The Right Notes: Writing While Listening to Music

When writing, people tend to do everything they can to make themselves feel absolutely comfortable and to ease themselves into the writing mood. This involves a lot of pre-writing rituals that may vary from person to person: walking around, talking to yourself, eating certain types of food, brewing coffee and smelling its aroma, exercising – the list is long, and for some, overwhelmingly so, and very much specific. But there’s one ritual – whether before writing, or during the process itself – that a lot of people do as, for one way or another, it could help in the writing process. I’m talking about listening to music.

Even outside of the act of writing, music is already an effective mood-setter for just about anything in our daily lives. The kind of music you play at the start of your morning can make or break the rest of your day. The music played on air while on your morning drive can either make you feel at ease in traffic, or irritated. A lot of times, when we want to feel certain things, or are in a certain mood, we listen to music. Music is effective in making you cope with certain situations, or making you enhance your experience of a situation. That’s perhaps part of the reason why movie awards shows recognize their scorers, or why video game reviewers also consider how good the music is when reviewing a game.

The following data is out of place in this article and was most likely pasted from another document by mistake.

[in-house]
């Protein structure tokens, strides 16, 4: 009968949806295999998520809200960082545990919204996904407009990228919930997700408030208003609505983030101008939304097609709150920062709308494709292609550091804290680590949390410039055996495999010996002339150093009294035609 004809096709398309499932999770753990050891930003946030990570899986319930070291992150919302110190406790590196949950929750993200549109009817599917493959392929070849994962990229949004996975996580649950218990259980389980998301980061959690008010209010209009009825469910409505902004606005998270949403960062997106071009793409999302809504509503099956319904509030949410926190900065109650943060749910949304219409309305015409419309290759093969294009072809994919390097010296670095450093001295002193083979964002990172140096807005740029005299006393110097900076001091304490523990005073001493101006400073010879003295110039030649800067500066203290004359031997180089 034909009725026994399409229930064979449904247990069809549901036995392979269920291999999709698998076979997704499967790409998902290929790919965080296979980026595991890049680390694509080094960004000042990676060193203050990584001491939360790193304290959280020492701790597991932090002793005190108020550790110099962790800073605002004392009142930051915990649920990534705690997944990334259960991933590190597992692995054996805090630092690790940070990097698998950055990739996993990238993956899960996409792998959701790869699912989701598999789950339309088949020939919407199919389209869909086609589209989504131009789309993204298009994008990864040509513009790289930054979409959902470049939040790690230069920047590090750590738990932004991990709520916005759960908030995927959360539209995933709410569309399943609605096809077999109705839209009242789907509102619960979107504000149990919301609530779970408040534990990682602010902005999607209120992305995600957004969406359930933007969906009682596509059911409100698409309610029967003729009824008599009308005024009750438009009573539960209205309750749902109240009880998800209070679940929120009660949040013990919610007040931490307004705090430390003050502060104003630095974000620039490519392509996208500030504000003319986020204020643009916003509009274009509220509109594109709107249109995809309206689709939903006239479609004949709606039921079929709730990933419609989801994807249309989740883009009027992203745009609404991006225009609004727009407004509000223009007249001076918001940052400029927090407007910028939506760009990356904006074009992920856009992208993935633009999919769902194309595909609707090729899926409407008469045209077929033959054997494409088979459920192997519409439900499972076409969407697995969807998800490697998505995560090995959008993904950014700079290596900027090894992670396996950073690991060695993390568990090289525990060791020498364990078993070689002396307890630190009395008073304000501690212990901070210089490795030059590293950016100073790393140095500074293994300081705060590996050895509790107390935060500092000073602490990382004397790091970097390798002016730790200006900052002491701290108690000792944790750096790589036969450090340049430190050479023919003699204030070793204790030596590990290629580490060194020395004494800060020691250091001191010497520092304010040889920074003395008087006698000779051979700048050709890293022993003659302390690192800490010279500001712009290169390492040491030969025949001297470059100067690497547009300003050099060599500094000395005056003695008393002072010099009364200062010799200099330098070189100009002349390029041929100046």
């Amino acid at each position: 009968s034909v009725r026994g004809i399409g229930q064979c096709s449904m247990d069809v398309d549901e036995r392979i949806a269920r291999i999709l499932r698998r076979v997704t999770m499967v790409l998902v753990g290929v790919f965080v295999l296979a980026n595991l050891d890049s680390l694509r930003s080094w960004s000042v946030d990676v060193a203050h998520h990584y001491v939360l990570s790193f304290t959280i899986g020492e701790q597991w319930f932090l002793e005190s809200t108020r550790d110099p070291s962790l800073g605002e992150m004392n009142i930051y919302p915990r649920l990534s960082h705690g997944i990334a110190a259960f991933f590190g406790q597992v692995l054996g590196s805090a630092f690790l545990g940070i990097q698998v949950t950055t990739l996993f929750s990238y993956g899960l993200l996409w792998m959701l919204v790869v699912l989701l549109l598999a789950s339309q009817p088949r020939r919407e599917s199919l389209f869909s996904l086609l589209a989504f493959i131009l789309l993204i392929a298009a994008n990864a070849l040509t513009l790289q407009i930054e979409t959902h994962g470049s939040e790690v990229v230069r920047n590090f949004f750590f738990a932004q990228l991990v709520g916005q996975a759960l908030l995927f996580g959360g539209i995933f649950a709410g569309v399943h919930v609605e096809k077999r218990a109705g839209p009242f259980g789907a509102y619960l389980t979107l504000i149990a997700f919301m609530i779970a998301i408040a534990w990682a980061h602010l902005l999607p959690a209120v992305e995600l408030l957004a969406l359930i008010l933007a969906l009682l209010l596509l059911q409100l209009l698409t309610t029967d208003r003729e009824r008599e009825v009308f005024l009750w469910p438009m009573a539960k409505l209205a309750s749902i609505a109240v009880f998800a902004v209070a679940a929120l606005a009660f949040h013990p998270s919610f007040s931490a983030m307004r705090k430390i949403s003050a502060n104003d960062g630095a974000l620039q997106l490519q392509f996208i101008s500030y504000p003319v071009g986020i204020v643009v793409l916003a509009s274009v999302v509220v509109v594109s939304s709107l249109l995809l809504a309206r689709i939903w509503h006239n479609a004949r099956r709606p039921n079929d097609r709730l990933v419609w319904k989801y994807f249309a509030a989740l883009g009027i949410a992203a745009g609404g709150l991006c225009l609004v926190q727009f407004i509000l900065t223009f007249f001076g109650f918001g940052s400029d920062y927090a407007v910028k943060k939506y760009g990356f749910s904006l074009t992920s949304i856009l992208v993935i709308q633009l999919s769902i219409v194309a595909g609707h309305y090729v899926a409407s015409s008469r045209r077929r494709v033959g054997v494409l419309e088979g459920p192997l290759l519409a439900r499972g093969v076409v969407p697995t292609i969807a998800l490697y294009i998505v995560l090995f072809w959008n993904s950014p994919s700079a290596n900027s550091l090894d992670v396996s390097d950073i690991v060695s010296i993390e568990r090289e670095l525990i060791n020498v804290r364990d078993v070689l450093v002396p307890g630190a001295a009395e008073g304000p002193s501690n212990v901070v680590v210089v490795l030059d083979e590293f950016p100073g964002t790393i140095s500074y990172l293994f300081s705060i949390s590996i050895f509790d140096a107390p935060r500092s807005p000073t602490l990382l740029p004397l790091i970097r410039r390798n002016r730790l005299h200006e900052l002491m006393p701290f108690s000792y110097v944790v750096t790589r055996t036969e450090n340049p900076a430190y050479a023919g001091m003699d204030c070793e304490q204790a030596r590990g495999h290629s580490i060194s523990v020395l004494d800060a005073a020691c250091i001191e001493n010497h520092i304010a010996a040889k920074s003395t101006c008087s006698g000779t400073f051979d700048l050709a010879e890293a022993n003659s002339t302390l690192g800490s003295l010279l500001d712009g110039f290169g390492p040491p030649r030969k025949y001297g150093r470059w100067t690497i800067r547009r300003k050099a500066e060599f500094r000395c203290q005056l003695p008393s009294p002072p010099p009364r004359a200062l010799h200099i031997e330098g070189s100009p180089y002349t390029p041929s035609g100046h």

That said, what is the effect of music to the writer? In “How Music Affects the Writing Process” by Nona Mae King, King outlines how turning on her music actually begins her writing process. She says that “silence is distracting,” and that music ultimately helps her keep her focus. King also says that music enhances the mood that helps her “create a writing soundtrack… for a specific scene, character, era, or particular intensity [she wants] to impart to [her] readers.” In a way, it works similarly to how music sets the mood for certain scenes in movies and TV shows so that viewers may get further absorbed in what’s happening, or how video games use music to make the player feel more involved in exploration and battle.

And going away a little bit from writing, Gregory Ciotti in the article “How Music Affects Your Productivity” says that music’s “effectiveness is dependent on how ‘immersive’ a task is… the creative demand of the work.” Ciotti says that music certainly helps make repetitive tasks more enjoyable. However, it doesn’t take just any kind of music – familiar music would be better and less distracting. Much better if there were no lyrics. Ciotti’s article touches on the idea that music certainly helps you focus – and not just in writing, but in many other day-to-day activities, often ones that are mundane and repetitive.